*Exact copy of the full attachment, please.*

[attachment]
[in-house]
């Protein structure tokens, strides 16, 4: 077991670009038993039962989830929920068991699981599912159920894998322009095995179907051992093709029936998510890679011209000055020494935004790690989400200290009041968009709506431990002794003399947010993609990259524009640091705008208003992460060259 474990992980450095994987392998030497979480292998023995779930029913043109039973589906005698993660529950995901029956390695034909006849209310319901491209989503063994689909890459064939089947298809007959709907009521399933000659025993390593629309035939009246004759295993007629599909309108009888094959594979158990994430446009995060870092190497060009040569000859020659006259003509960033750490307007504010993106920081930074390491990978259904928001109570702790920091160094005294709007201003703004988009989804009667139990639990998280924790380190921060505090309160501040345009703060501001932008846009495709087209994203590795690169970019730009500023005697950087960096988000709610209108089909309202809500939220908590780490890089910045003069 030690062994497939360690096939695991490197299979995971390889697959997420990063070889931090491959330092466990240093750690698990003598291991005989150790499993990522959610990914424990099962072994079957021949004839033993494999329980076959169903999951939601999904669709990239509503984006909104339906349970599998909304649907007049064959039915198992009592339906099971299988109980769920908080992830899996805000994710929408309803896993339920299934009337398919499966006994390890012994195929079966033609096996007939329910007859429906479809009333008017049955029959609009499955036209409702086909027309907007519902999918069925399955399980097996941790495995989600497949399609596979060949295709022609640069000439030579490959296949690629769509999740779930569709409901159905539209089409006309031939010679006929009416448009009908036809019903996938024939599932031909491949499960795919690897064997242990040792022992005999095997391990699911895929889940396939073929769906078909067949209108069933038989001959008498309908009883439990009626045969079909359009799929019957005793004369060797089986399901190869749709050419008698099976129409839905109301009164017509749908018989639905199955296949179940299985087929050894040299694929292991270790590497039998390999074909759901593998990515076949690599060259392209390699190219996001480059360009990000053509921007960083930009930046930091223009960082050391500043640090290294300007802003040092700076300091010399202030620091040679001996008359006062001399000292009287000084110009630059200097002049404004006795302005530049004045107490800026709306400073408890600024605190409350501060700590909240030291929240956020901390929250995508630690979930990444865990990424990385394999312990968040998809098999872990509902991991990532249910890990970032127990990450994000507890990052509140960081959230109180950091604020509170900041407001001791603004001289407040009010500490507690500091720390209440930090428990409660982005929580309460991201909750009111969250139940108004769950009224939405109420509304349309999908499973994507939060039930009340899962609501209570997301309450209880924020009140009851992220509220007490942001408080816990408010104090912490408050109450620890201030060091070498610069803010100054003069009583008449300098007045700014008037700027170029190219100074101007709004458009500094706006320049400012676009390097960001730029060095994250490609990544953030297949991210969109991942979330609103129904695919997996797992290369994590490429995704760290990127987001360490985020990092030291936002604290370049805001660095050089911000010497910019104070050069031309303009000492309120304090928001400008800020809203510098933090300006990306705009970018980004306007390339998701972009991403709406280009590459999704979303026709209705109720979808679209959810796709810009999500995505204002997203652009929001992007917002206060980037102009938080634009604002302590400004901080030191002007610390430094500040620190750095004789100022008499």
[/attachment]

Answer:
[in-house]
């Protein structure tokens, strides 16, 4: 077991670009038993039962989830929920068991699981599912159920894998322009095995179907051992093709029936998510890679011209000055020494935004790690989400200290009041968009709506431990002794003399947010993609990259524009640091705008208003992460060259 474990992980450095994987392998030497979480292998023995779930029913043109039973589906005698993660529950995901029956390695034909006849209310319901491209989503063994689909890459064939089947298809007959709907009521399933000659025993390593629309035939009246004759295993007629599909309108009888094959594979158990994430446009995060870092190497060009040569000859020659006259003509960033750490307007504010993106920081930074390491990978259904928001109570702790920091160094005294709007201003703004988009989804009667139990639990998280924790380190921060505090309160501040345009703060501001932008846009495709087209994203590795690169970019730009500023005697950087960096988000709610209108089909309202809500939220908590780490890089910045003069 030690062994497939360690096939695991490197299979995971390889697959997420990063070889931090491959330092466990240093750690698990003598291991005989150790499993990522959610990914424990099962072994079957021949004839033993494999329980076959169903999951939601999904669709990239509503984006909104339906349970599998909304649907007049064959039915198992009592339906099971299988109980769920908080992830899996805000994710929408309803896993339920299934009337398919499966006994390890012994195929079966033609096996007939329910007859429906479809009333008017049955029959609009499955036209409702086909027309907007519902999918069925399955399980097996941790495995989600497949399609596979060949295709022609640069000439030579490959296949690629769509999740779930569709409901159905539209089409006309031939010679006929009416448009009908036809019903996938024939599932031909491949499960795919690897064997242990040792022992005999095997391990699911895929889940396939073929769906078909067949209108069933038989001959008498309908009883439990009626045969079909359009799929019957005793004369060797089986399901190869749709050419008698099976129409839905109301009164017509749908018989639905199955296949179940299985087929050894040299694929292991270790590497039998390999074909759901593998990515076949690599060259392209390699190219996001480059360009990000053509921007960083930009930046930091223009960082050391500043640090290294300007802003040092700076300091010399202030620091040679001996008359006062001399000292009287000084110009630059200097002049404004006795302005530049004045107490800026709306400073408890600024605190409350501060700590909240030291929240956020901390929250995508630690979930990444865990990424990385394999312990968040998809098999872990509902991991990532249910890990970032127990990450994000507890990052509140960081959230109180950091604020509170900041407001001791603004001289407040009010500490507690500091720390209440930090428990409660982005929580309460991201909750009111969250139940108004769950009224939405109420509304349309999908499973994507939060039930009340899962609501209570997301309450209880924020009140009851992220509220007490942001408080816990408010104090912490408050109450620890201030060091070498610069803010100054003069009583008449300098007045700014008037700027170029190219100074101007709004458009500094706006320049400012676009390097960001730029060095994250490609990544953030297949991210969109991942979330609103129904695919997996797992290369994590490429995704760290990127987001360490985020990092030291936002604290370049805001660095050089911000010497910019104070050069031309303009000492309120304090928001400008800020809203510098933090300006990306705009970018980004306007390339998701972009991403709406280009590459999704979303026709209705109720979808679209959810796709810009999500995505204002997203652009929001992007917002206060980037102009938080634009604002302590400004901080030191002007610390430094500040620190750095004789100022008499």